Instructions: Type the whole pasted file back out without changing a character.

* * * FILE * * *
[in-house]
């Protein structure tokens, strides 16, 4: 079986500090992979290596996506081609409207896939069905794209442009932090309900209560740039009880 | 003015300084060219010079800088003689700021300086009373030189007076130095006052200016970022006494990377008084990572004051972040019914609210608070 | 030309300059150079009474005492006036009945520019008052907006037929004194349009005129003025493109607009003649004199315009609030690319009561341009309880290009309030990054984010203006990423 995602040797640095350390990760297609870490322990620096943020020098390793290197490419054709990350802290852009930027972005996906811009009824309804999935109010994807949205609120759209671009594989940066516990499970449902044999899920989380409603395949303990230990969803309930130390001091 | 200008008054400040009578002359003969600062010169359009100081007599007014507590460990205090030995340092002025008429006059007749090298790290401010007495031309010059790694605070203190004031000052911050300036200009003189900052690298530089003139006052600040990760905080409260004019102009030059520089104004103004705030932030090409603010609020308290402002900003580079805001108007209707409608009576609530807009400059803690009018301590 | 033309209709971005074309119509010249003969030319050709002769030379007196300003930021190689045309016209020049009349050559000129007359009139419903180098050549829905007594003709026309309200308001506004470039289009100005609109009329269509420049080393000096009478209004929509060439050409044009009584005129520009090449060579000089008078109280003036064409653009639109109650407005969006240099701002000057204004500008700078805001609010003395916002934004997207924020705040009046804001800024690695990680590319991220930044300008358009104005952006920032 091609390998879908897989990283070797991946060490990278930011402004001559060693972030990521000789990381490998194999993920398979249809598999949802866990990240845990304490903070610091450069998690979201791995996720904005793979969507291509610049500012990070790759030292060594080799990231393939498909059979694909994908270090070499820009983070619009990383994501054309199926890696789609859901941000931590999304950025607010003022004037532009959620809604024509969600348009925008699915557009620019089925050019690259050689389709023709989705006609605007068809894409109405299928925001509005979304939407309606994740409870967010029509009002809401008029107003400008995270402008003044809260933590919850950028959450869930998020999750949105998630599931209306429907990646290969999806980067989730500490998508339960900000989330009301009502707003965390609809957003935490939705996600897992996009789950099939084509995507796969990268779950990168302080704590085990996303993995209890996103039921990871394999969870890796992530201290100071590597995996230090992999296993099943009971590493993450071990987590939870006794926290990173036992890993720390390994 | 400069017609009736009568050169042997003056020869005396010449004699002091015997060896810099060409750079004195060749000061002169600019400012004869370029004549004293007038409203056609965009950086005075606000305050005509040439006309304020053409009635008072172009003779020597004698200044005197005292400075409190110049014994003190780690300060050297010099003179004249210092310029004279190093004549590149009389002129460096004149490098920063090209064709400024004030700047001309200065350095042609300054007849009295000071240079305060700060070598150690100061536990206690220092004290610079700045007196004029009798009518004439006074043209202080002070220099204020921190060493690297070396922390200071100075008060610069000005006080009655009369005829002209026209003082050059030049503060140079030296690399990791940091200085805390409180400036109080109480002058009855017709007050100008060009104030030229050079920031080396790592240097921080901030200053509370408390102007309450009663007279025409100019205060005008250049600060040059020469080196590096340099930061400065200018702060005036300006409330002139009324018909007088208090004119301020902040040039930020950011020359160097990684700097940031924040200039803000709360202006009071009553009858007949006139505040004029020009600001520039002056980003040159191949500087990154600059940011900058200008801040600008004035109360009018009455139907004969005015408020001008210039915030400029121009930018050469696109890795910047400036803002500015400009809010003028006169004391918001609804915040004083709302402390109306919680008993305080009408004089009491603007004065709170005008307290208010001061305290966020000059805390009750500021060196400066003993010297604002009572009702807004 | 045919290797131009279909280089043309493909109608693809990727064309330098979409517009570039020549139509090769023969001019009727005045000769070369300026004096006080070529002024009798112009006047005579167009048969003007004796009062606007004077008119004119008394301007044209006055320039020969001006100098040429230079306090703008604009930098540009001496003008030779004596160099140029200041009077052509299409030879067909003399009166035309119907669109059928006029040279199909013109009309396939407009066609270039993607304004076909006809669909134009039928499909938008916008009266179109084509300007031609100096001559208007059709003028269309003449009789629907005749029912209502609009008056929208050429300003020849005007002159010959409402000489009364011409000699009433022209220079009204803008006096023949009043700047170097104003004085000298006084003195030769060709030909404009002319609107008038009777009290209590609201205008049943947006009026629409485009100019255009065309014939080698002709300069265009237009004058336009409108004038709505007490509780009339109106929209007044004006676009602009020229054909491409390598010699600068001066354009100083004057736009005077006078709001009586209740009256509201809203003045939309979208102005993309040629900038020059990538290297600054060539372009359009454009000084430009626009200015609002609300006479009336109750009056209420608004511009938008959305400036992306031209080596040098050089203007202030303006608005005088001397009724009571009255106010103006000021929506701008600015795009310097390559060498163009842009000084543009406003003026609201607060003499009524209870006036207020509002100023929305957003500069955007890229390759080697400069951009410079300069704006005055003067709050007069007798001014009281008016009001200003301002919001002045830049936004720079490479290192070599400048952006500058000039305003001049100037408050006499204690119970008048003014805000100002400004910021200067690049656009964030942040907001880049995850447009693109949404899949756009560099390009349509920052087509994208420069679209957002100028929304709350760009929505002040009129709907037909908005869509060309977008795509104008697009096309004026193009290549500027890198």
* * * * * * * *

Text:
[in-house]
């Protein structure tokens, strides 16, 4: 079986500090992979290596996506081609409207896939069905794209442009932090309900209560740039009880 | 003015300084060219010079800088003689700021300086009373030189007076130095006052200016970022006494990377008084990572004051972040019914609210608070 | 030309300059150079009474005492006036009945520019008052907006037929004194349009005129003025493109607009003649004199315009609030690319009561341009309880290009309030990054984010203006990423 995602040797640095350390990760297609870490322990620096943020020098390793290197490419054709990350802290852009930027972005996906811009009824309804999935109010994807949205609120759209671009594989940066516990499970449902044999899920989380409603395949303990230990969803309930130390001091 | 200008008054400040009578002359003969600062010169359009100081007599007014507590460990205090030995340092002025008429006059007749090298790290401010007495031309010059790694605070203190004031000052911050300036200009003189900052690298530089003139006052600040990760905080409260004019102009030059520089104004103004705030932030090409603010609020308290402002900003580079805001108007209707409608009576609530807009400059803690009018301590 | 033309209709971005074309119509010249003969030319050709002769030379007196300003930021190689045309016209020049009349050559000129007359009139419903180098050549829905007594003709026309309200308001506004470039289009100005609109009329269509420049080393000096009478209004929509060439050409044009009584005129520009090449060579000089008078109280003036064409653009639109109650407005969006240099701002000057204004500008700078805001609010003395916002934004997207924020705040009046804001800024690695990680590319991220930044300008358009104005952006920032 091609390998879908897989990283070797991946060490990278930011402004001559060693972030990521000789990381490998194999993920398979249809598999949802866990990240845990304490903070610091450069998690979201791995996720904005793979969507291509610049500012990070790759030292060594080799990231393939498909059979694909994908270090070499820009983070619009990383994501054309199926890696789609859901941000931590999304950025607010003022004037532009959620809604024509969600348009925008699915557009620019089925050019690259050689389709023709989705006609605007068809894409109405299928925001509005979304939407309606994740409870967010029509009002809401008029107003400008995270402008003044809260933590919850950028959450869930998020999750949105998630599931209306429907990646290969999806980067989730500490998508339960900000989330009301009502707003965390609809957003935490939705996600897992996009789950099939084509995507796969990268779950990168302080704590085990996303993995209890996103039921990871394999969870890796992530201290100071590597995996230090992999296993099943009971590493993450071990987590939870006794926290990173036992890993720390390994 | 400069017609009736009568050169042997003056020869005396010449004699002091015997060896810099060409750079004195060749000061002169600019400012004869370029004549004293007038409203056609965009950086005075606000305050005509040439006309304020053409009635008072172009003779020597004698200044005197005292400075409190110049014994003190780690300060050297010099003179004249210092310029004279190093004549590149009389002129460096004149490098920063090209064709400024004030700047001309200065350095042609300054007849009295000071240079305060700060070598150690100061536990206690220092004290610079700045007196004029009798009518004439006074043209202080002070220099204020921190060493690297070396922390200071100075008060610069000005006080009655009369005829002209026209003082050059030049503060140079030296690399990791940091200085805390409180400036109080109480002058009855017709007050100008060009104030030229050079920031080396790592240097921080901030200053509370408390102007309450009663007279025409100019205060005008250049600060040059020469080196590096340099930061400065200018702060005036300006409330002139009324018909007088208090004119301020902040040039930020950011020359160097990684700097940031924040200039803000709360202006009071009553009858007949006139505040004029020009600001520039002056980003040159191949500087990154600059940011900058200008801040600008004035109360009018009455139907004969005015408020001008210039915030400029121009930018050469696109890795910047400036803002500015400009809010003028006169004391918001609804915040004083709302402390109306919680008993305080009408004089009491603007004065709170005008307290208010001061305290966020000059805390009750500021060196400066003993010297604002009572009702807004 | 045919290797131009279909280089043309493909109608693809990727064309330098979409517009570039020549139509090769023969001019009727005045000769070369300026004096006080070529002024009798112009006047005579167009048969003007004796009062606007004077008119004119008394301007044209006055320039020969001006100098040429230079306090703008604009930098540009001496003008030779004596160099140029200041009077052509299409030879067909003399009166035309119907669109059928006029040279199909013109009309396939407009066609270039993607304004076909006809669909134009039928499909938008916008009266179109084509300007031609100096001559208007059709003028269309003449009789629907005749029912209502609009008056929208050429300003020849005007002159010959409402000489009364011409000699009433022209220079009204803008006096023949009043700047170097104003004085000298006084003195030769060709030909404009002319609107008038009777009290209590609201205008049943947006009026629409485009100019255009065309014939080698002709300069265009237009004058336009409108004038709505007490509780009339109106929209007044004006676009602009020229054909491409390598010699600068001066354009100083004057736009005077006078709001009586209740009256509201809203003045939309979208102005993309040629900038020059990538290297600054060539372009359009454009000084430009626009200015609002609300006479009336109750009056209420608004511009938008959305400036992306031209080596040098050089203007202030303006608005005088001397009724009571009255106010103006000021929506701008600015795009310097390559060498163009842009000084543009406003003026609201607060003499009524209870006036207020509002100023929305957003500069955007890229390759080697400069951009410079300069704006005055003067709050007069007798001014009281008016009001200003301002919001002045830049936004720079490479290192070599400048952006500058000039305003001049100037408050006499204690119970008048003014805000100002400004910021200067690049656009964030942040907001880049995850447009693109949404899949756009560099390009349509920052087509994208420069679209957002100028929304709350760009929505002040009129709907037909908005869509060309977008795509104008697009096309004026193009290549500027890198």